Understanding how your company handles exceptions to the norm can reveal pitfalls in an otherwise successful scheme, and how you learn from them are what ultimately can improve the customer experience (CX). The fact is that no matter how good your processes or policies are, or how great your company’s reputation is, exceptions happen, and exceptional customer support is needed.
We talked to an unhappy customer whose nonstandard situation brought to light quite a few issues in a renowned retail giant’s customer service handling. This customer received a mystery package that he didn’t order. Attempting to do self-service, he found that there was no record of the item in his account history, and so he had to contact the retailer directly. He went through a rabbit hole of a process, only to hit the wall with these frustrating issues that, unfortunately, are probably all too familiar to you:
- The online chat tool was hard to find on the website.
- There were long pauses between chat responses while the agent did manual lookups.
- The order couldn’t be located, even after providing the package’s label numbers.
- Sending a photo of the package label took the customer out of one channel (chat) and into another (email).
- There was no direct routing of his email to the agent handling the case, and the agent couldn’t find it.
- Escalating the issue to a supervisor required him to repeat the same information to get the same level of help (i.e., not much).
- The agent suggested returning the item and emailed a return initiation link associated with the wrong order.
- The chat ended with a survey request. The customer’s negative review triggered a generic email indicating there’s no need to return the package, with no further explanation.
From this frustrating situation, here’s what we learned on how to improve the customer experience:
Successful CX is totally dependent on the people who handle the case and the tools available to them. All emails, chats, and calls from one customer should be easy to find. The agent should be able to find any order based on the data collected from the customer, and the agent should be able to do that fast.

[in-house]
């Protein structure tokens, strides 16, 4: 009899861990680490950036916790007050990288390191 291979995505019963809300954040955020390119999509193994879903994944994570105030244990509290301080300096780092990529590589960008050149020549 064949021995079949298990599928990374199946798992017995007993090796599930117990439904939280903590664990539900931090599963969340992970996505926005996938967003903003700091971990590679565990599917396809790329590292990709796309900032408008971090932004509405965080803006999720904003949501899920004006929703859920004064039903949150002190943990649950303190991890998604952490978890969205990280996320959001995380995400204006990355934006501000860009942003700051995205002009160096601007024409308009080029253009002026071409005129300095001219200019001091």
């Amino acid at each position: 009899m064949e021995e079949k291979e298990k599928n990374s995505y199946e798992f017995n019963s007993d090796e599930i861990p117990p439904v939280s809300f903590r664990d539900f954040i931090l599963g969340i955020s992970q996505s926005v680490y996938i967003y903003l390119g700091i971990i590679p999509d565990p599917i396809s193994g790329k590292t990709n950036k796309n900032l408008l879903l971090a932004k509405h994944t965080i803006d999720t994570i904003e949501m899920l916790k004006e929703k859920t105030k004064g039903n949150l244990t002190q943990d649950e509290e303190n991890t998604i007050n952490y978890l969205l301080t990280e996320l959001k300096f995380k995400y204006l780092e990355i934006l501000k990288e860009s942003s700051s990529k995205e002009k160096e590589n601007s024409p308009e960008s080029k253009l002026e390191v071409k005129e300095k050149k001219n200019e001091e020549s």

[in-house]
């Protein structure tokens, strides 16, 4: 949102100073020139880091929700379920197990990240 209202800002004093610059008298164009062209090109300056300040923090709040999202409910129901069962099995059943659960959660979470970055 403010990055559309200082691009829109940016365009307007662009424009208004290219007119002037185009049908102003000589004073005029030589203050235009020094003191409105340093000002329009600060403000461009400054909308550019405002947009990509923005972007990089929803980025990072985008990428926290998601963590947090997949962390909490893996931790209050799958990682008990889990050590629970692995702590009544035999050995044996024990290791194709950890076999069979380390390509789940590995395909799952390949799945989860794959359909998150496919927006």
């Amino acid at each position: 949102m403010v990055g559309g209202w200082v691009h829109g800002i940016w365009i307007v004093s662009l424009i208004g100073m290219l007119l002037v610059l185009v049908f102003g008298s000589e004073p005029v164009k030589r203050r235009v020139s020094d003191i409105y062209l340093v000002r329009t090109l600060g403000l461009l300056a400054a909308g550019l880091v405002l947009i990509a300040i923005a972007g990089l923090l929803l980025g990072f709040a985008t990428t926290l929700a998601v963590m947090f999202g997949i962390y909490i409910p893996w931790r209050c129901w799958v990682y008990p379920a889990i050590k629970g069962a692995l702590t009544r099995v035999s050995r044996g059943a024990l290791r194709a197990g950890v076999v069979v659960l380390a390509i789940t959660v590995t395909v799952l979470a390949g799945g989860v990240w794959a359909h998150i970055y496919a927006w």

The limitations of your tools can hurt the customer experience. In this instance, the process of looking up an order and processing a return should have been automated, or at the very least, streamlined for efficiency. Agents and customers should be able to use any channel without unnecessary switching back and forth. If the agent requests a photo attachment in chat, the customer should be able to send that photo in chat, without being redirected to email.
When you ask for feedback and you get it, you have a second chance to satisfy the customer. Don’t blow it by sending out an auto-generated message that glosses over the main issues. Your business should be using all feedback, no matter how painful, to improve customer experience on a systemic level. Don’t patch up a problem with a ticket number and an auto-generated promise to deliver more of the same mediocrity.
Even the largest enterprise with a reputation for excellent customer support can let you down. Don’t be that company! Instead, invest in the contact center tools that can streamline your processes and increase efficiency.